Ohinemuri Regional History Journal 14, October 1970
By GERALDINE CONNELL
The family of Haszards has been connected with Waihi for many years, and today several descendants reside in the town and on the Plains. Mr. Robert Haszard emigrated from Prince Edward Island in the mid 1850's. He did not come alone. The families of Bagnall, Morpeth and Haszard sailed in their own barque, named the Prince Edward, built especially for the purpose. The small ship brought them safely to land after a prolonged voyage, the mere thought of which makes the modern traveller flinch.
Robert bought land up at Manganui, but this proved too poor to farm, and as a farmer his experience was nil. These two facts made success impossible and the family moved to the Kaipara, where Robert taught for a number of years. Over the years several boys and two girls were born:- Henry, Douglas, Morpeth (my father), Reginald, Norman, Carl and Maud. Carl was later Mrs. Kenrick, and Maud Mrs. Pollen.
The boys of the family became either mining engineers or surveyors, Norman leaving for Malaya, where he spent many years helping in the development of the country. Reginald, a mining engineer, lived in Chile until his retirement, when he returned to Waihi, and took up farming on the Plains.
I am naturally more conversant with the life and career of my father. He was educated at Otamatea and Paparoa schools, and later at the Auckland Grammar School, and in 1879 he entered the ranks of the Civil Service and commenced a long and distinguished career in the Land and Survey Department.
He was promoted to the rank of Assistant Surveyor in February 1884, and carried out extensive surveys in the Auckland District. In 1887, on the annexation of the Kermadec Group by the N.Z. Government he accompanied the Assistant Surveyor General, and helped to hoist the N.Z. Flag, and to make a topographical survey of the group. In 1896, at the time of the Thames mining boom, he acted as Inspecting Surveyor in charge of the numerous surveying groups then working on the Coromandel Peninsular.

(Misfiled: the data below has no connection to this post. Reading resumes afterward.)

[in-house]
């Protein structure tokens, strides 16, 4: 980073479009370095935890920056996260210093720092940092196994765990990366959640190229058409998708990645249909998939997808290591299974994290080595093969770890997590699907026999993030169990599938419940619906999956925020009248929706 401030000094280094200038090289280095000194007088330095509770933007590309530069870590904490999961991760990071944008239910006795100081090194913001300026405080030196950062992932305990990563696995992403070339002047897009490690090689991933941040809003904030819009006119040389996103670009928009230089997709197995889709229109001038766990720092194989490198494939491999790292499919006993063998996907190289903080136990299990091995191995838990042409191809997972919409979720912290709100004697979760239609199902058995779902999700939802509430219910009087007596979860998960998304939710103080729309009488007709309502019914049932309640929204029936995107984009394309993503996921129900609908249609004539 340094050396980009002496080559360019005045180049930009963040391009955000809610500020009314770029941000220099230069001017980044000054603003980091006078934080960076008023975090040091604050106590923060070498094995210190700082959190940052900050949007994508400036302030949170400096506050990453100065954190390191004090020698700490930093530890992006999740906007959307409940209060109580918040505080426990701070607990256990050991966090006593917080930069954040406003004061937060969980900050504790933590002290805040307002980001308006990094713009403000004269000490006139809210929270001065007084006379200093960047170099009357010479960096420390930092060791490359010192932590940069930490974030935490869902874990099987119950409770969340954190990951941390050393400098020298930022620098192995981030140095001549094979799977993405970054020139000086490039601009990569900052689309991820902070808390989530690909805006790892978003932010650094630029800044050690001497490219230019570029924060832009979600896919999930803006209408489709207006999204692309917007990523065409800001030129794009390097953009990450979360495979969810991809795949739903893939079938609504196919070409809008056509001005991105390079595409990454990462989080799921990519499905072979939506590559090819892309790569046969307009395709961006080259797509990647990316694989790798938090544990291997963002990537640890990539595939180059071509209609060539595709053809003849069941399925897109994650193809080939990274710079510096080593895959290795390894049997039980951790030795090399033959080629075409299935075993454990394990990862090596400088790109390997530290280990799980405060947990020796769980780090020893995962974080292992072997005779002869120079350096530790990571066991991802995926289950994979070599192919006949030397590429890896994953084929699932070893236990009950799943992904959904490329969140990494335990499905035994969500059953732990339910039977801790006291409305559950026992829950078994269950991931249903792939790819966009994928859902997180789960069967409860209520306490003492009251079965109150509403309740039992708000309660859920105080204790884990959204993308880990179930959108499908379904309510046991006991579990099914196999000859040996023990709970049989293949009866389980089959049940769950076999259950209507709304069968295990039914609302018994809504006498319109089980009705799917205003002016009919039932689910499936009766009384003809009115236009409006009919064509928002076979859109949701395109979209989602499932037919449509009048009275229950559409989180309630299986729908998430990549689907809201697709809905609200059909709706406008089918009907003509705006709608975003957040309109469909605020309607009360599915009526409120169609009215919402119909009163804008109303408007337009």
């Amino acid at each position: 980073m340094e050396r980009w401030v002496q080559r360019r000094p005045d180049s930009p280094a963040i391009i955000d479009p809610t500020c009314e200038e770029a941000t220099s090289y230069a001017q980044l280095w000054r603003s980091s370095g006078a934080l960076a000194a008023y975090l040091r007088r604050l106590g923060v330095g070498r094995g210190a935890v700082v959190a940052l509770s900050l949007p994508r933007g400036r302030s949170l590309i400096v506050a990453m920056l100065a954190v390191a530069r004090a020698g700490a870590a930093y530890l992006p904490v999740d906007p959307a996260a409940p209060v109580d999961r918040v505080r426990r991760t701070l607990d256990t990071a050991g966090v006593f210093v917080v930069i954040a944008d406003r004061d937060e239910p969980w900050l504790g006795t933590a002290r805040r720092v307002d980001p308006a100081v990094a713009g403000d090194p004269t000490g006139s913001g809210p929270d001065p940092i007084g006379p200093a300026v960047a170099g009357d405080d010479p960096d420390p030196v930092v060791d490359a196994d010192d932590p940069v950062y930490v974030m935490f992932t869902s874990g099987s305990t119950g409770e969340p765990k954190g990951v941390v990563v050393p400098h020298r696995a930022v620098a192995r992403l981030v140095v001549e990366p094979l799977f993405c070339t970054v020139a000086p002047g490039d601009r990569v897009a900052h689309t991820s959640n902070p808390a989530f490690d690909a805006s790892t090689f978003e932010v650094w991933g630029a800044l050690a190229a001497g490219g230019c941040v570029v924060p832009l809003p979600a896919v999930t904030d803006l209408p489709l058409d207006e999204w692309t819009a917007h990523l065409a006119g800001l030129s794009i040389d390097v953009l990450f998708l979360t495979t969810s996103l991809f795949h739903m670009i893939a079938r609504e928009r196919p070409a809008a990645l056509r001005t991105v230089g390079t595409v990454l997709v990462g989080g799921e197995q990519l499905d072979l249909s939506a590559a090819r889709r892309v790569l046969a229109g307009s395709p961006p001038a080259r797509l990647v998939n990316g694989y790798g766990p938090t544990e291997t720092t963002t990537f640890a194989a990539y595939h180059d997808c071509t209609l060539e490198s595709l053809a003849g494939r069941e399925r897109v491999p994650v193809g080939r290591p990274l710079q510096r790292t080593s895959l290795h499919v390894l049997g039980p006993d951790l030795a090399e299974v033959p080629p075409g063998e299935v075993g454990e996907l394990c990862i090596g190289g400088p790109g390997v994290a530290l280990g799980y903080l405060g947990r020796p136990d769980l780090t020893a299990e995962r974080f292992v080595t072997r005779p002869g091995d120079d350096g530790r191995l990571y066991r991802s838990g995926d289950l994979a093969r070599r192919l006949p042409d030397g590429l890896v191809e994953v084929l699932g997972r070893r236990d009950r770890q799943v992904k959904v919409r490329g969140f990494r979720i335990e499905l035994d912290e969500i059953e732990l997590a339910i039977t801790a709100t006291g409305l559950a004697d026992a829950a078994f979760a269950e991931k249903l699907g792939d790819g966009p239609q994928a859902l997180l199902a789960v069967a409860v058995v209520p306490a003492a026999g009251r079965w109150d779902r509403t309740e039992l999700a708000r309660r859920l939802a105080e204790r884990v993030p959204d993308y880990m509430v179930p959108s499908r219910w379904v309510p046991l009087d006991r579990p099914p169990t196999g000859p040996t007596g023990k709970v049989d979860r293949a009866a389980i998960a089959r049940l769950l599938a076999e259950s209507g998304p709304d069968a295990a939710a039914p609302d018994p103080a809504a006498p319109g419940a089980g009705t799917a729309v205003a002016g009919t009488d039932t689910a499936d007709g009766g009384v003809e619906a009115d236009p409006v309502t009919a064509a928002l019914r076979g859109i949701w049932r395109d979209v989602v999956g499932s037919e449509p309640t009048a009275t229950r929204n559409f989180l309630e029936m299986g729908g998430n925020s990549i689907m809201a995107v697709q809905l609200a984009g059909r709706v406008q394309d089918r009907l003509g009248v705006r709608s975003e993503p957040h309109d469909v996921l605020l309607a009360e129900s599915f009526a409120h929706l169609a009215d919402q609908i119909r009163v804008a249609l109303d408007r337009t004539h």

He was promoted to be District Surveyor in 1898, and in September 1903 executed surveys for the Cook Islands Administration of Nuie Island. In June of that year he left the field for the office, being appointed Chief Draughtsman in the Land and Survey Office in Christchurch, and acting Surveyor until 1910. After gaining experience in that capacity he was appointed Commissioner of Crown Lands, Chief Surveyor and. Conservation Officer of State Forests for the whole of the Westland District. In that year he passed his examination and was admitted as a Fellow of the Royal Geographic Society.
Early in the year 1915 he was promoted to the office of Lands and Survey in Invercargill, and. at the end of four years was posted to the Christchurch office under the same titles. He retired on March 31st 1921. I can well remember the farewelling function in Christchurch which was held in the beautiful Provincia1 Chambers. I sat on my father's left on the dais, feeling important and grown up.